Remember Anthony “The Mooch” Scaramucci? He was Trump’s White House communications director for approximately as long as it takes to dump a body in the Meadowlands. The Mooch’s qualification was a very New York vocabulary. All his favorite words began with “F.”
Cohen came close to that level of blunt-force brevity while testifying about “Mistuh Trump” in Congress this
week. “He is a racist. He is a con man. And he is a cheat,” Trump’s former lawyer declared. But while a turncoat’s testimony is standard second-act fare in goombah dramas, the congressional reaction offered a fresh twist.
As expected, Republicans on the House Oversight and Reform Committee spent an entire day trying to expose Cohen as a liar. For example, they pointed out that he’s headed to prison for lying. They reproved, in very loud and angry tones, his lack of thoroughness in completing a government questionnaire. They even displayed a large photograph of Cohen labeled “Liar, liar, pants on fire!”
To which one can only add: “hanging on a telephone wire.”
In short, they tried everything to discredit Cohen’s charges — except disputing them. Racist, con man, cheat. No one sputtered, “Have you no decency?” No one wept for this good man’s good name. Even drug kingpins
are praised for remembering widows and orphans. But Trump’s alleged chiseling at his “charitable” foundation went unrefuted.
So the question is not “Where does Trump find his hoodlum henchmen?” It’s “Where does America find such sad excuses for elected leaders?” Either they believe Trump was smeared and are too pusillanimous to defend him, or they accept that the president is indeed a racist, con man and cheat but are, too, groveling to defend the country.
The answer is that we find these people in congressional districts with boundaries drawn to guarantee one-party rule. According to the Cook Political Report, 165 of the 197 seats currently held by Republicans are already safely locked up for the GOP in 2020; by contrast, only four of those seats are considered toss-ups.
In safe districts, politics doesn’t work the way you were taught in grade school. Reasonable people don’t meet in the middle. Instead, the purists and activists in the dominant party choose a nominee, and that person steam-rolls to victory.
Once an incumbent occupies a safe seat, the future narrows to a single imperative: no primaries. As long as the activists are happy, and as long as they snuff out any insurrection that might be stirring back home, the job is secure. Seniority accumulates. Power grows. Life is good.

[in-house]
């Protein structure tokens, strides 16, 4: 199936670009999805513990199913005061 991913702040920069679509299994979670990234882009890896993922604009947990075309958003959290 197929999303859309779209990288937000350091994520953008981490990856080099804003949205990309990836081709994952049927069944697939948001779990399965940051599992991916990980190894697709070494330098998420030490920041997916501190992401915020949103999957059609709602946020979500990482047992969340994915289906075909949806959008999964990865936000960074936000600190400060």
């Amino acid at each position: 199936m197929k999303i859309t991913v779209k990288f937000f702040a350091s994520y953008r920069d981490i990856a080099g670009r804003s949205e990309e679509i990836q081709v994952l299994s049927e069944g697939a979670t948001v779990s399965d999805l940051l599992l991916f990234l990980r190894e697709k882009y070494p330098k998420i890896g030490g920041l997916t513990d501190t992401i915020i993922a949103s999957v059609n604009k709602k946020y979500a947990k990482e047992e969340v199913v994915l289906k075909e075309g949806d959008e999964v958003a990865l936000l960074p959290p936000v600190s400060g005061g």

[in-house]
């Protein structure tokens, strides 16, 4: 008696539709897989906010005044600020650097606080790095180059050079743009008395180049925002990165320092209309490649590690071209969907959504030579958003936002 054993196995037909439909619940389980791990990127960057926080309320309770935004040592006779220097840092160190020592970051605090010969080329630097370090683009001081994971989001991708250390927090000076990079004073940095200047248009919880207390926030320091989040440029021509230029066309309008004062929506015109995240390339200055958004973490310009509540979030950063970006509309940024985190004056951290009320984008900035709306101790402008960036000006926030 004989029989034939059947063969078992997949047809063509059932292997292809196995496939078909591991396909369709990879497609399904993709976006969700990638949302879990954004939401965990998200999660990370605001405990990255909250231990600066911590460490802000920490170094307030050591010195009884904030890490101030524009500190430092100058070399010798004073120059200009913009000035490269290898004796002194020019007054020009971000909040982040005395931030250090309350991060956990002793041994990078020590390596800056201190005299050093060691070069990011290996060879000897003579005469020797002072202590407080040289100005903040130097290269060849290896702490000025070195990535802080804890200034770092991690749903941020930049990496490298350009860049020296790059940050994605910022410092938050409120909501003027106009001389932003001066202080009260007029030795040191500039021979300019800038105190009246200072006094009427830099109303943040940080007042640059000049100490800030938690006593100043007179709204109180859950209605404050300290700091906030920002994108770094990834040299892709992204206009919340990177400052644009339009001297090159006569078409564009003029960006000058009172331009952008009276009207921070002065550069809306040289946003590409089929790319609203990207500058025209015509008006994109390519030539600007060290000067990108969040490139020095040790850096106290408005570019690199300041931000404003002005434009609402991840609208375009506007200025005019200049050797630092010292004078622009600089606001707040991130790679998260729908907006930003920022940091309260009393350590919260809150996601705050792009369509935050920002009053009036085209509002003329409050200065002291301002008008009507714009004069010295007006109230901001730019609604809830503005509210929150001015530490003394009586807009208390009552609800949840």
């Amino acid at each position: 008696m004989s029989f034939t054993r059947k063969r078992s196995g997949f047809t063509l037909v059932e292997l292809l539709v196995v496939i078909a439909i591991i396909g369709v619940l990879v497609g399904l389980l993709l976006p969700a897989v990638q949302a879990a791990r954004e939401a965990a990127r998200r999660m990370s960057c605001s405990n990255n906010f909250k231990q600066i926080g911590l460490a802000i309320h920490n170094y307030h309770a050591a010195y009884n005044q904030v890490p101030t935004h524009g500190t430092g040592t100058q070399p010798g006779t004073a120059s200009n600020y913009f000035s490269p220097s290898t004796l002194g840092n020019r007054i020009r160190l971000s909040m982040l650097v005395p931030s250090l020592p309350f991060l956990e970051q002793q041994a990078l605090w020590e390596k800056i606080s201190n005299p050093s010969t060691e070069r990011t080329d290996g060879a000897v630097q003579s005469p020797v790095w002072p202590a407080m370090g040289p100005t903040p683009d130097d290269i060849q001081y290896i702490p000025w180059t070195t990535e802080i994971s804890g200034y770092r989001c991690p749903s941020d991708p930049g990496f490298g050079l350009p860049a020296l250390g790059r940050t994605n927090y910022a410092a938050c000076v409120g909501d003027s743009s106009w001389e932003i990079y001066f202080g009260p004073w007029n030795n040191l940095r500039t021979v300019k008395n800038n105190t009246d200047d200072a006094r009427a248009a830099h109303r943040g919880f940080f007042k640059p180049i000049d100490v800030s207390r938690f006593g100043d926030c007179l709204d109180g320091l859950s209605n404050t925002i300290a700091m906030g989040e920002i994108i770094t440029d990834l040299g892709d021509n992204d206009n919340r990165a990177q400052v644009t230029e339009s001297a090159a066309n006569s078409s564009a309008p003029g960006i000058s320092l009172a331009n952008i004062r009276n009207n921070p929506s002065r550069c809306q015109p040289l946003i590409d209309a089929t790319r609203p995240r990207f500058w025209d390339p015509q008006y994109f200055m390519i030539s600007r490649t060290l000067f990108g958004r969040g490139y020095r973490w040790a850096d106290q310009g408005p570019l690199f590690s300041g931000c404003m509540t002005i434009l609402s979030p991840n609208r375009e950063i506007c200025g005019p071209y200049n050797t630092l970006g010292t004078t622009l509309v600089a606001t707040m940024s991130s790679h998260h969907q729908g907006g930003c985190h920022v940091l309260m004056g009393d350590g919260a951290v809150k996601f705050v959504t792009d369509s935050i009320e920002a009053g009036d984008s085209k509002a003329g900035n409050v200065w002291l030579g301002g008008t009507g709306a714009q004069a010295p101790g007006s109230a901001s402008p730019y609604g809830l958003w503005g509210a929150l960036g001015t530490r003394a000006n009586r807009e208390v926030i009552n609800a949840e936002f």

When congressional Republicans grovel their way through a day of televised hearings, they aren’t groveling to Trump. They’re groveling to the party activists in their districts who see the world entirely in terms of Us against Them. This core vote, The Base, will forgive nearly any excess in the partisan cause, but regards moderation as a mortal sin.
Safe seats aren’t the evil design of one party or the other. They are the creation of a conspiracy of Insiders whose shared goal is to simplify the complexity of politics in a diverse nation. Making a seat safe for Republicans often entails the concentration of Democrats in their own safe seat nearby. For instance, Rep. Jim Jordan (R-Ohio) — chief groveler of the Cohen cross-examiners — holds an unthreatened district adjacent to an equally safe Democratic seat occupied by Rep. Marcy Kaptur, who proved her left-wing bona fides by supporting Vermont socialist Sen. Bernie Sanders (I) in 2016.
Regardless of party, the resulting dynamic is the same. Fear of primaries is the driving political force in Congress. For Republicans, the fallout is perhaps marginally more embarrassing, because the twin disasters of the botched Iraq reconstruction and the Great Recession left the GOP establishment in shambles. Years later, the party’s operating manual is still “Lord of the Flies.”
The party hacks and their hairsprayed con me
n are symbiotic now, bound not by respect but by fear. If one falls, they all fall — or so the calculation goes. “
It’s not personal
, whose hangdog eyes bore a passing resemblance to the sad chocolate orbs of Michael Cohen. “It’s strictly business.”